• Seal cracks: These may be within the floors, walls, and housing foundation.
  • Ask about radon-resistant techniques when buying a new home: It is much more expensive to add these additions later on.


To protect the public, many states have developed laws and regulations governing radon disclosure, radon certification, and mitigation. Some states have also developed mandatory radon testing provisions in schools and homes in certain contexts.

While no state has a law requiring radon testing during a real estate transaction, about 75% of U.S. states do have some type of law addressing radon gas. Most of these are radon disclosure laws requiring realtors to disclose all known radon level testing and results.

States have been actively proposing, debating, and passing radon laws for some time, and the United States Congress is considering legislation that would amend the existing federal radon law.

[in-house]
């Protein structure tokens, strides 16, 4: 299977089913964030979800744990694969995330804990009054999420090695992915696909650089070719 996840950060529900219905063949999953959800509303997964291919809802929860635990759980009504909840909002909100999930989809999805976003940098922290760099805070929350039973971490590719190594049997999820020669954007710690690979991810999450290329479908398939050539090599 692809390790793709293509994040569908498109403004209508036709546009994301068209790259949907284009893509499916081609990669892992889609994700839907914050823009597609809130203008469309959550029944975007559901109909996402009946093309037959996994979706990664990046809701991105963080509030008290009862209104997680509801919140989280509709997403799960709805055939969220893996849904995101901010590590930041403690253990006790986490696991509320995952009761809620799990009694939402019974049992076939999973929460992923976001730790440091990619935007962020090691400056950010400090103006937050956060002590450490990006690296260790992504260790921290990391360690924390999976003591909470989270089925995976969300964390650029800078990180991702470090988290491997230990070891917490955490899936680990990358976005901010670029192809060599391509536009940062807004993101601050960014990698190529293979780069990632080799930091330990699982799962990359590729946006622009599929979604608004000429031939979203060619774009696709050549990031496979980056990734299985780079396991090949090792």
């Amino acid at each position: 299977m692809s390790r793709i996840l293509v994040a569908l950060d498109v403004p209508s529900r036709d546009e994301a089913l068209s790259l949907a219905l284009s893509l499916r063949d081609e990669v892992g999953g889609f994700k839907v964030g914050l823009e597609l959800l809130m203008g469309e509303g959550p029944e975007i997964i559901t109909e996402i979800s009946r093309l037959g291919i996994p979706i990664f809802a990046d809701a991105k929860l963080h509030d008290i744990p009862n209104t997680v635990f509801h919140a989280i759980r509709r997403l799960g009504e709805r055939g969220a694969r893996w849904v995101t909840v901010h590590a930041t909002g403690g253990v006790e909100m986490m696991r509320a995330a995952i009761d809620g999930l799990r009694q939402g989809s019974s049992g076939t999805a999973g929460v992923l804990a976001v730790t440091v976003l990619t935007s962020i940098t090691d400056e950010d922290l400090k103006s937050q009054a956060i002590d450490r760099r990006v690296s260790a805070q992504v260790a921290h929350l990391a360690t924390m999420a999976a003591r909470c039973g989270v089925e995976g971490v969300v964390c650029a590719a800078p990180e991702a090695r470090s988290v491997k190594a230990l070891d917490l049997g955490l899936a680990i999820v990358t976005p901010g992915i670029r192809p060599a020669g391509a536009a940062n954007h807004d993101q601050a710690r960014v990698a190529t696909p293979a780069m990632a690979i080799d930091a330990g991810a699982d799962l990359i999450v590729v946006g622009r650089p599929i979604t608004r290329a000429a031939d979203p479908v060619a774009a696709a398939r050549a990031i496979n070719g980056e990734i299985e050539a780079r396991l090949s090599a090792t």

More information on legislation can be obtained from the Environmental Law Institute, National Conference of State Legislatures, or the Temple University Center for Public Health Law Research.

5 Sources
Verywell Health uses only high-quality sources, including peer-reviewed studies, to support the facts within our articles. Read our editorial process to learn more about how we fact-check and keep our content accurate, reliable, and trustworthy.
  1. U.S. Environmental Protection Agency. What is radon gas? Is it dangerous?

  2. National Center for Biotechnology Information. PubChem. Compound summary CID 24857, Radon.

  3. American Cancer Society. Radon and Cancer.

  4. Centers for Disease Control and Prevention. Protect yourself and your family from radon.

  5. RadonResources.com. Are there state radon laws that require testing and mitigation?

By Shamard Charles, MD, MPH
Shamard Charles, MD, MPH is a public health physician and journalist. He has held positions with major news networks like NBC reporting on health policy, public health initiatives, diversity in medicine, and new developments in health care research and medical treatments.